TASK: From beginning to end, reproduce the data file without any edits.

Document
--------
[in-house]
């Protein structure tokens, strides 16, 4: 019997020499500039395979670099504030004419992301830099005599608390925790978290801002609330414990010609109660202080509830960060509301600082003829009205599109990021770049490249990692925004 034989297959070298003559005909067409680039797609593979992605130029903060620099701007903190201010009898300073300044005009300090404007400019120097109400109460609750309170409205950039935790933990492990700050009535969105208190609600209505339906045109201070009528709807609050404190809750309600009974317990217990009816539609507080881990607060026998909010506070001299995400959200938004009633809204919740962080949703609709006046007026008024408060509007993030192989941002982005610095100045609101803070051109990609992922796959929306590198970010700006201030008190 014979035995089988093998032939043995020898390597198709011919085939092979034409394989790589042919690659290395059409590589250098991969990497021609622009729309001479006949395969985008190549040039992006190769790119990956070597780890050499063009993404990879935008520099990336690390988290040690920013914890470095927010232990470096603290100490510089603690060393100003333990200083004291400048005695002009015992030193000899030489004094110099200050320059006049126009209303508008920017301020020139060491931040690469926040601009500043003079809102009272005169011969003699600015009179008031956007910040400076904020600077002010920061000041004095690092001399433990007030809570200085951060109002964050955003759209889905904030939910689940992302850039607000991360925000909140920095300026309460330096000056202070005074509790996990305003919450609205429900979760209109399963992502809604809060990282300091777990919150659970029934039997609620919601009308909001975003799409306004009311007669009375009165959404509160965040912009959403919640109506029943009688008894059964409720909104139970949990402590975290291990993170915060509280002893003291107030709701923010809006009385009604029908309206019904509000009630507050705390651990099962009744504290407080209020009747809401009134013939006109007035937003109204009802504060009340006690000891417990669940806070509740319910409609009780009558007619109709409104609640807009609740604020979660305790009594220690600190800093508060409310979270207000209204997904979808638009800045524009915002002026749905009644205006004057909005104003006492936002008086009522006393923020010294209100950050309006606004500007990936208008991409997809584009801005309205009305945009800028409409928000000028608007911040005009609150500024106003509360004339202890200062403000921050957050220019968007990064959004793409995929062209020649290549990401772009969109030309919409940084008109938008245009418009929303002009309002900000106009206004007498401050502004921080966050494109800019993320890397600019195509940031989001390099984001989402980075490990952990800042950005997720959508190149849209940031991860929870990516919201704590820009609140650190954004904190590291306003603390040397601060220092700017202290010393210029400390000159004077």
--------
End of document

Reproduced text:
[in-house]
């Protein structure tokens, strides 16, 4: 019997020499500039395979670099504030004419992301830099005599608390925790978290801002609330414990010609109660202080509830960060509301600082003829009205599109990021770049490249990692925004 034989297959070298003559005909067409680039797609593979992605130029903060620099701007903190201010009898300073300044005009300090404007400019120097109400109460609750309170409205950039935790933990492990700050009535969105208190609600209505339906045109201070009528709807609050404190809750309600009974317990217990009816539609507080881990607060026998909010506070001299995400959200938004009633809204919740962080949703609709006046007026008024408060509007993030192989941002982005610095100045609101803070051109990609992922796959929306590198970010700006201030008190 014979035995089988093998032939043995020898390597198709011919085939092979034409394989790589042919690659290395059409590589250098991969990497021609622009729309001479006949395969985008190549040039992006190769790119990956070597780890050499063009993404990879935008520099990336690390988290040690920013914890470095927010232990470096603290100490510089603690060393100003333990200083004291400048005695002009015992030193000899030489004094110099200050320059006049126009209303508008920017301020020139060491931040690469926040601009500043003079809102009272005169011969003699600015009179008031956007910040400076904020600077002010920061000041004095690092001399433990007030809570200085951060109002964050955003759209889905904030939910689940992302850039607000991360925000909140920095300026309460330096000056202070005074509790996990305003919450609205429900979760209109399963992502809604809060990282300091777990919150659970029934039997609620919601009308909001975003799409306004009311007669009375009165959404509160965040912009959403919640109506029943009688008894059964409720909104139970949990402590975290291990993170915060509280002893003291107030709701923010809006009385009604029908309206019904509000009630507050705390651990099962009744504290407080209020009747809401009134013939006109007035937003109204009802504060009340006690000891417990669940806070509740319910409609009780009558007619109709409104609640807009609740604020979660305790009594220690600190800093508060409310979270207000209204997904979808638009800045524009915002002026749905009644205006004057909005104003006492936002008086009522006393923020010294209100950050309006606004500007990936208008991409997809584009801005309205009305945009800028409409928000000028608007911040005009609150500024106003509360004339202890200062403000921050957050220019968007990064959004793409995929062209020649290549990401772009969109030309919409940084008109938008245009418009929303002009309002900000106009206004007498401050502004921080966050494109800019993320890397600019195509940031989001390099984001989402980075490990952990800042950005997720959508190149849209940031991860929870990516919201704590820009609140650190954004904190590291306003603390040397601060220092700017202290010393210029400390000159004077």